The great hope for the multi-tiered access system of the USA’s CBRS band plan is that it will enable new players, such as cablecos and industrial companies, to harness cellular technology directly rather than via an MVNO deal. This could accelerate the uptake of 4G and future 5G for vertical markets, with the resulting impact on some business cases; and could offer new choices to consumers, opening the door to a more open service and device ecosystem in future.
There are many debates raging around conditions for the licensed portion of the spectrum (priority access licensees or PALs), and around the disruptive shared tier (general authorized access). The latest to weigh in is Ruckus Wireless, now part of cable vendor Arris, which argued in its latest FCC filing that the 3.5 GHz band must be opened up with rules that benefit all the sectors which have invested in the CBRS system, not just the MNOs.
These sectors include cable, rural, industrial and enterprise stakeholders, as well as MNOs, the company’s director of regulatory affairs and network standards, David Wright, argued when he met Erin McGrath, wireless adviser to FCC Commissioner Michael O’Rielly, earlier this month.
Ruckus is part of a group of players which recently proposed a compromise framework for PALs, with support from some of the biggest entities which want to harness CBRS to pursue a new structure in the wireless market – notably Google and GE.
Under that compromise proposal, most parties (except MNOs) accepted some obstacles to their own CBRS opportunities, in the interests of allowing the largest possible number of stakeholders to derive value from the spectrum. On the carrier front, its representative body, CTIA, wants 10-year licensing terms and licenses based on census tracts.
Others, like GE, have argued for far shorter terms and smaller geographies, to encourage more participants, including those looking to offer wireless services to specialized industries or localized areas. They claim that the CTIA approach would effectively preclude non-telcos from affording the investment in the licences, merely adding CBRS to the spectrum portfolios of the same players.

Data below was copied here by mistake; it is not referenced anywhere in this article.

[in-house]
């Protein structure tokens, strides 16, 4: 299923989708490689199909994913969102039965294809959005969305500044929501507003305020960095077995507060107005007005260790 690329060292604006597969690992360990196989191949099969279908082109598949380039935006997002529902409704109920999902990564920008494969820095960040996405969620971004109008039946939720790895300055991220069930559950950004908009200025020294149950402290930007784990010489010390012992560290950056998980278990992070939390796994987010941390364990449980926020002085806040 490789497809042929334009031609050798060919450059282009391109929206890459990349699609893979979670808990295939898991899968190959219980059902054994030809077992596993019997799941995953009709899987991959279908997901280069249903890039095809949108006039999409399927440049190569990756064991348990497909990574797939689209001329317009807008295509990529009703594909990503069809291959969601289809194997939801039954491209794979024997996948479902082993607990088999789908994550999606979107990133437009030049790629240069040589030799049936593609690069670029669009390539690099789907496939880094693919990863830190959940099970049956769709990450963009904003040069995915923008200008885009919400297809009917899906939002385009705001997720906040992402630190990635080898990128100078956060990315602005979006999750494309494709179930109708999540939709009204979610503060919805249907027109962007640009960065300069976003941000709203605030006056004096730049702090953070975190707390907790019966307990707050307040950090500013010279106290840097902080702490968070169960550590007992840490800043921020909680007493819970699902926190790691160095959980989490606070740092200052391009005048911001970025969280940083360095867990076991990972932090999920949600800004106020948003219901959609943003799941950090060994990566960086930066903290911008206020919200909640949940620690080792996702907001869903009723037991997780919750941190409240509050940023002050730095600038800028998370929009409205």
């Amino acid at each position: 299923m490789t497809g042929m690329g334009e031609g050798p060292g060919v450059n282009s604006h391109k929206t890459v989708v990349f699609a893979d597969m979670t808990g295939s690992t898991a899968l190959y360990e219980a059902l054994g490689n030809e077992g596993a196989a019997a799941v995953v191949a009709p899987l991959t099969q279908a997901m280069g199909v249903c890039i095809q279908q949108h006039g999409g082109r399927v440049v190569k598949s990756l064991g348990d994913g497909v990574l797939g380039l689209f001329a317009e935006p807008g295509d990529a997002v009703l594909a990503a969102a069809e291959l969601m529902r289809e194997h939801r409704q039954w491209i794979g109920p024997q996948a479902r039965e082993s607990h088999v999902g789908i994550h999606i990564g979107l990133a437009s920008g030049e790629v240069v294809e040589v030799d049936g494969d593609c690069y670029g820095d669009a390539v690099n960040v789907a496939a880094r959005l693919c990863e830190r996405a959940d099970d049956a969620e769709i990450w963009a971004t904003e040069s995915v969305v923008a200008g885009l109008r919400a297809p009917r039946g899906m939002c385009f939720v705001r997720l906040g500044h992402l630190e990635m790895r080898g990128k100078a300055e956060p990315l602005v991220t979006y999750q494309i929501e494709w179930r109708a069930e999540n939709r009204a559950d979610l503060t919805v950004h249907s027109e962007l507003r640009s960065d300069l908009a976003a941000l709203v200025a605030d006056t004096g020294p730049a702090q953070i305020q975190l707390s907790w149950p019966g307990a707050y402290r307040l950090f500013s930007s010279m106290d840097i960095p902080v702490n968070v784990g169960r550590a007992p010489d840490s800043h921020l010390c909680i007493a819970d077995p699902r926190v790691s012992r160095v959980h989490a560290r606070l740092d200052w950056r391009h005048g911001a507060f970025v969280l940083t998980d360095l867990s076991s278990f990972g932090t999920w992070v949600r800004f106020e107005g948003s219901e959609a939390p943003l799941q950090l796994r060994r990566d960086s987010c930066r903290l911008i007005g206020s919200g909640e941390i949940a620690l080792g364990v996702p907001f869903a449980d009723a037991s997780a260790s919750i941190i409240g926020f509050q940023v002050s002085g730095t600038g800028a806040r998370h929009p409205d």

The FCC’s base proposal, now subject to consultation, is that the auctions will include more than 500,000 licences and take place at least every three years.
The compromise, put forward in May, early in the ongoing FCC consultation process, included a provision for two census tract-based PALs available at auction, as well as five county-sized PALs available per county.
Meanwhile, work on making the GAA tier commercially available is underway in earnest, with a view to first services being on offer before year end. The CBRS Alliance’s OnGo Certification Program will be key to this, as will the spectrum access systems (SASs), recently authorized by the FCC, which will manage access, ensure priority for federal incumbents, and prevent interference to PALs from the general access usage.
The Alliance has announced a new working group focused on identifying, defining and implementing end-to-end deployment models and operational best practices for OnGo connectivity, including the interconnections between networks, operators and roaming hubs.
And the Alliance’s first interoperability test took place last week at the Colorado facilities of CableLabs, the R&D arm of the US cable industry, which has been particularly interested in CBRS to enable it to add wireless services to its bundles, while reducing the need to invest in spectrum or MVNO deals, by building localized small cell ‘sub-nets’ in shared bands.
The Alliance said there were 48 participants registered for the event, including three government representatives. The SAS providers taking part will be Amdocs, Comsearch (part of CommScope), Federated Wireless, Key Bridge, Google and Sony. The Department of Defense and the NTIA are working on the certification process for the spectrum allocation servers and radios, and the work of the eight certified OnGo labs will feed into this.